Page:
Modern-day smartphones solved a lot of problems. It’s easier to keep in touch with people, play addictive bird-themed games, and manage your calendar. But they also created a bunch of new problems like having to whip out your phone every time you want to check a new alert. And sometimes that can be pretty rude.
You’ve probably experienced a similar scene: A dark bar or party filled with people’s faces illuminated by their smartphone screens. Or perhaps a colleague is staring at her phone when she’s supposed to be paying attention in a meeting. Why talk to each other in person when the rest of the Internet demands your attention?
That’s where the promise of smart watches and other wearable gizmos like Google Glass come in. The idea is to make checking an incoming tweet or text message no more intrusive or rude than checking the time. It’s a young, emerging space that everyone from Samsung to Microsoft to Apple is experimenting in.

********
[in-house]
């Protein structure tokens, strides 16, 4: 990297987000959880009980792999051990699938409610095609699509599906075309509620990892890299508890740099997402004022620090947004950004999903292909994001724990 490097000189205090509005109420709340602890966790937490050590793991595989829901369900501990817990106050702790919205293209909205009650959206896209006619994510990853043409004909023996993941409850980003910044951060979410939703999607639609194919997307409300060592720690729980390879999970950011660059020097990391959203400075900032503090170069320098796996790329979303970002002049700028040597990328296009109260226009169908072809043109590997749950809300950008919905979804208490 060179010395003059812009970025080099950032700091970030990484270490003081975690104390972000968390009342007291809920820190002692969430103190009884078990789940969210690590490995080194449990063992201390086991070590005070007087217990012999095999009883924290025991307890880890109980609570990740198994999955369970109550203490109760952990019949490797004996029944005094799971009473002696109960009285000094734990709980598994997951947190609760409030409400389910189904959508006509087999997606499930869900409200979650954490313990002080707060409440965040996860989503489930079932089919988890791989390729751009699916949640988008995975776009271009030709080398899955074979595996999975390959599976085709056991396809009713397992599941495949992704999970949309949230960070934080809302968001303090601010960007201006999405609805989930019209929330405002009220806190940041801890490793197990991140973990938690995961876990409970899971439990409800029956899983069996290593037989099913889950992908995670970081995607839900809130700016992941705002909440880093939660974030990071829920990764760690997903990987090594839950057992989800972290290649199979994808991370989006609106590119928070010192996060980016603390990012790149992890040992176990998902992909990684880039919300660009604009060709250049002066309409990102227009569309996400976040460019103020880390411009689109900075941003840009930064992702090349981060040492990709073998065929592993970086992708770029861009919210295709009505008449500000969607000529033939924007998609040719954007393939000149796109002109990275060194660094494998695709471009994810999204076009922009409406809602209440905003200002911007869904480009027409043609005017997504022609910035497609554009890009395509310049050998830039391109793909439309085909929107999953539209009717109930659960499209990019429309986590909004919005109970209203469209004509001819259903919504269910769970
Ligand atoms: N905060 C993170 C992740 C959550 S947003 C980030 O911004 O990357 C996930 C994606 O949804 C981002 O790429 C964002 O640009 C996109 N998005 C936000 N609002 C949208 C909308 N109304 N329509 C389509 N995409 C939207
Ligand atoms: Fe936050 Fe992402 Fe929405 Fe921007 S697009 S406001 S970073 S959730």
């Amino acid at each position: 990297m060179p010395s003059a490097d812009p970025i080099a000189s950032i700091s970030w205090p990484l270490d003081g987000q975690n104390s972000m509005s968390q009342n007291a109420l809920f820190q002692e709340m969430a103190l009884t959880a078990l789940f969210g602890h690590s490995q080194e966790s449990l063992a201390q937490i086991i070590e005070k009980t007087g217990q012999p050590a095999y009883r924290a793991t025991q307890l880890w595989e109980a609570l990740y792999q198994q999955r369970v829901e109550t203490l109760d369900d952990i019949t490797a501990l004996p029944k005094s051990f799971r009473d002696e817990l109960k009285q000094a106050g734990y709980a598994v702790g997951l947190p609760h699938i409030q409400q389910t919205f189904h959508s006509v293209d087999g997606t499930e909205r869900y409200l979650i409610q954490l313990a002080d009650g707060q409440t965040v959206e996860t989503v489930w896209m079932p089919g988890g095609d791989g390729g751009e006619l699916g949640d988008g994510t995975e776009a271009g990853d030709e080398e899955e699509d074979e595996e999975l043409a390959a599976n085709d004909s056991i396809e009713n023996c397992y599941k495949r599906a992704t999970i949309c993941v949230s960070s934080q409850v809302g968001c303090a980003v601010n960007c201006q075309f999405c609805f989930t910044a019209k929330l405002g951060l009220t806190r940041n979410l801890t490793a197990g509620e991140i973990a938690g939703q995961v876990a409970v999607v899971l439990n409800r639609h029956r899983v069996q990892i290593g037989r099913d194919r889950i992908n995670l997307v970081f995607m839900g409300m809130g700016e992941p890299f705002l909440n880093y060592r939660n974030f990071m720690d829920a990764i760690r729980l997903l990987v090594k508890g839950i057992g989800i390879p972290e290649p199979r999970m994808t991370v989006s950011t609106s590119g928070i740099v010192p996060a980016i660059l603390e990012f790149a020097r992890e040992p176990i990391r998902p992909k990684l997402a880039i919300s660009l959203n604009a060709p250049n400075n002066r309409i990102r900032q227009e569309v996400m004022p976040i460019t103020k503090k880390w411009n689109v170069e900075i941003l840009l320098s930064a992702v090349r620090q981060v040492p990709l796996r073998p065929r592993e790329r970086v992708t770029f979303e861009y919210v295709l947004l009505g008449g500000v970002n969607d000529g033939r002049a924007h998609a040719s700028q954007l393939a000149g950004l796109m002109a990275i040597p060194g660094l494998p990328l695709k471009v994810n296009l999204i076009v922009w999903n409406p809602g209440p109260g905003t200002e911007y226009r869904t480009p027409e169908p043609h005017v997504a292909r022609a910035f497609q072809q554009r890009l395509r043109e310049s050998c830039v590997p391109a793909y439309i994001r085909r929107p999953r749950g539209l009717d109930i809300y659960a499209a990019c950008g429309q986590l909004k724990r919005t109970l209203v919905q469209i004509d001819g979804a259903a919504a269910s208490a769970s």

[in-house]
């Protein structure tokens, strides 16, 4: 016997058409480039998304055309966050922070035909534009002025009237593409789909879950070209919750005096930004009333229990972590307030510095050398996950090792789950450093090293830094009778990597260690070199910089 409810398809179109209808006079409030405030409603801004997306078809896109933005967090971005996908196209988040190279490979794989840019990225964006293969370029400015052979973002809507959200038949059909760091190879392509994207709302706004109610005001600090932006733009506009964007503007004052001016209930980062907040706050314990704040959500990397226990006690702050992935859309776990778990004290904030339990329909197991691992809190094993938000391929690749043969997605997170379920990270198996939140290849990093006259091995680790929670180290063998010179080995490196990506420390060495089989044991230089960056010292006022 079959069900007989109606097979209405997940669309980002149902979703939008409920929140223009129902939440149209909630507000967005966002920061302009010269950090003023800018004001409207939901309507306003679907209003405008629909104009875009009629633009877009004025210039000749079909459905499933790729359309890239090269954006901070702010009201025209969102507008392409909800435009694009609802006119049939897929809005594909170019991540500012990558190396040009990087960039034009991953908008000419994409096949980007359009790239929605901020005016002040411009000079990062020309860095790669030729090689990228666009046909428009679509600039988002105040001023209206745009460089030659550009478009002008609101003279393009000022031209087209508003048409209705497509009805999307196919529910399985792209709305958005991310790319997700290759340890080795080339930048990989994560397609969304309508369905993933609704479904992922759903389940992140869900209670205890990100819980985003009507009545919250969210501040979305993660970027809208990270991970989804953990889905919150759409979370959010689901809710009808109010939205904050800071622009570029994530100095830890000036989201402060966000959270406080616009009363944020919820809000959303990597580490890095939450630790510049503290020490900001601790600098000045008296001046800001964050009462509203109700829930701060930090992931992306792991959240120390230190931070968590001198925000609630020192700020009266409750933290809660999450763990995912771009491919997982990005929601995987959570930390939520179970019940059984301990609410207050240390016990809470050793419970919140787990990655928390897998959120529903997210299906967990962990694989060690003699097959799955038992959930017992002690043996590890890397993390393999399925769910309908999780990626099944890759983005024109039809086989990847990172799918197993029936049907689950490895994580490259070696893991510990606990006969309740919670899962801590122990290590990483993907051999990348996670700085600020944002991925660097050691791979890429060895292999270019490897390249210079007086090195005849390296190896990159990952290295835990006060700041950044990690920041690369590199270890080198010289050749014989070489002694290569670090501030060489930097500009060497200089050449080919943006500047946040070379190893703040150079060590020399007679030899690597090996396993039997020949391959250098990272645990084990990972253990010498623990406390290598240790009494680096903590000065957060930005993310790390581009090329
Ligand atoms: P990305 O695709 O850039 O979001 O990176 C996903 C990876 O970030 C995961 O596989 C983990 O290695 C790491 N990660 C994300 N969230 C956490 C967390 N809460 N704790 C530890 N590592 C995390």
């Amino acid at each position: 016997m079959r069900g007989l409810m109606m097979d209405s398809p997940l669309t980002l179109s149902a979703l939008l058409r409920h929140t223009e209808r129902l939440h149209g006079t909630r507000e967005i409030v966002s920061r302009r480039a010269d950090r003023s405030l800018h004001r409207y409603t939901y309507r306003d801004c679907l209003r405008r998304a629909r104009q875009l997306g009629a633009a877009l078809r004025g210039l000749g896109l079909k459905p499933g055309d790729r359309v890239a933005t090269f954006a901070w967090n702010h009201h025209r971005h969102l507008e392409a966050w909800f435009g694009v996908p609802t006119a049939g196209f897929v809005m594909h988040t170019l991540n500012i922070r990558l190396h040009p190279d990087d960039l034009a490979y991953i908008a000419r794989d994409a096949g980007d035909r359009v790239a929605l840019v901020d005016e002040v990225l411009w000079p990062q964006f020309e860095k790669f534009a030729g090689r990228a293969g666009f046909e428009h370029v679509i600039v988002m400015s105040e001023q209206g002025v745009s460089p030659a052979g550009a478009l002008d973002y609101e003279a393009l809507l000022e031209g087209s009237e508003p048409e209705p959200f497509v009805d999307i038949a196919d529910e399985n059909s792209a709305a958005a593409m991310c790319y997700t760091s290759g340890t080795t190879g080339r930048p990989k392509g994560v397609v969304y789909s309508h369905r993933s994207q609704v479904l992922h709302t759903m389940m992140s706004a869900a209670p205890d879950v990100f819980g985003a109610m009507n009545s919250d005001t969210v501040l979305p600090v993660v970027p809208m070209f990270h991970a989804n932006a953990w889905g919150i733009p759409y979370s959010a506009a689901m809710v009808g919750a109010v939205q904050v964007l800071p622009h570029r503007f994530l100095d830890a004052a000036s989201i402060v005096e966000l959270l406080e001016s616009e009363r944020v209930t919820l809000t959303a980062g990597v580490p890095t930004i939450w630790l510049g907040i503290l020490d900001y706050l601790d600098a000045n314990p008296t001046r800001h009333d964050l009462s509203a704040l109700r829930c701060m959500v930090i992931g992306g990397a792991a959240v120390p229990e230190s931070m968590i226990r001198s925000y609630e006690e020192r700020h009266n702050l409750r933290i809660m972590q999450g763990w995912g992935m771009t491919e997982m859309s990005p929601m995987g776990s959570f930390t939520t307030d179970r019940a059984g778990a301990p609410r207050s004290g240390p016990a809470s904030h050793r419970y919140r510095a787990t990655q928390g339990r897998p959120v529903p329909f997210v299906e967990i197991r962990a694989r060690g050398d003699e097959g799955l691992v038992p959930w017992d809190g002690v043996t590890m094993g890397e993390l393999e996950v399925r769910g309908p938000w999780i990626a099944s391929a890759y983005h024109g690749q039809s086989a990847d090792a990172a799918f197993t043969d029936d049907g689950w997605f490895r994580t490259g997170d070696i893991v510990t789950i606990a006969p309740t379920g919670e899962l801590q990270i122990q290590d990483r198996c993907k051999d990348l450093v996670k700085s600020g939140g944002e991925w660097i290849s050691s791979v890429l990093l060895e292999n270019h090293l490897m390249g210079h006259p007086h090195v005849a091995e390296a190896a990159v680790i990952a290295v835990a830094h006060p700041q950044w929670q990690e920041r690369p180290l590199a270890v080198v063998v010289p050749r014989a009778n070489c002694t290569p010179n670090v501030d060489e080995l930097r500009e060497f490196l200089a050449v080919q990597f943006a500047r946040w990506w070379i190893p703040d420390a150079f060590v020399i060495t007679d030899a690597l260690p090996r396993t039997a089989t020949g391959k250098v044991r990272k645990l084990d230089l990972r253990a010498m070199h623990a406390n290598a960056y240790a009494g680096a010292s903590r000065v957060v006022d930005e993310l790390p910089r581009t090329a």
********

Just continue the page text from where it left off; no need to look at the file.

But the best device in the category right now doesn’t come from one of those tech giants. It comes from Pebble, a startup that got a lot of buzz in 2012 when it raised $US10.2 million on Kickstarter for its eponymous smart watch.
Now we have version two, the Pebble Steel, which is essentially the same device but with a new body wrapped in metal and a heftier, $US249 price tag. I’ve been using the Steel for a little over a week, and even though it’s not my ideal device, I can definitely tell Pebble is on to something great.
What is it?
On the inside, the Pebble Steel is nearly identical to the original Pebble watch that launched about a year ago. It has the same 1.26-inch black and white display, same apps and capabilities, and same battery life.
But the Steel is a lot prettier than the first Pebble. The watch is wrapped in a stainless steel body with an optional metal or leather band, which makes it a bit heavier but a lot less geeky-looking than the plastic basic model. At first glance, it doesn’t even look like some sort of futuristic wrist-computer, but a normal watch you’d find in a display case at a department store.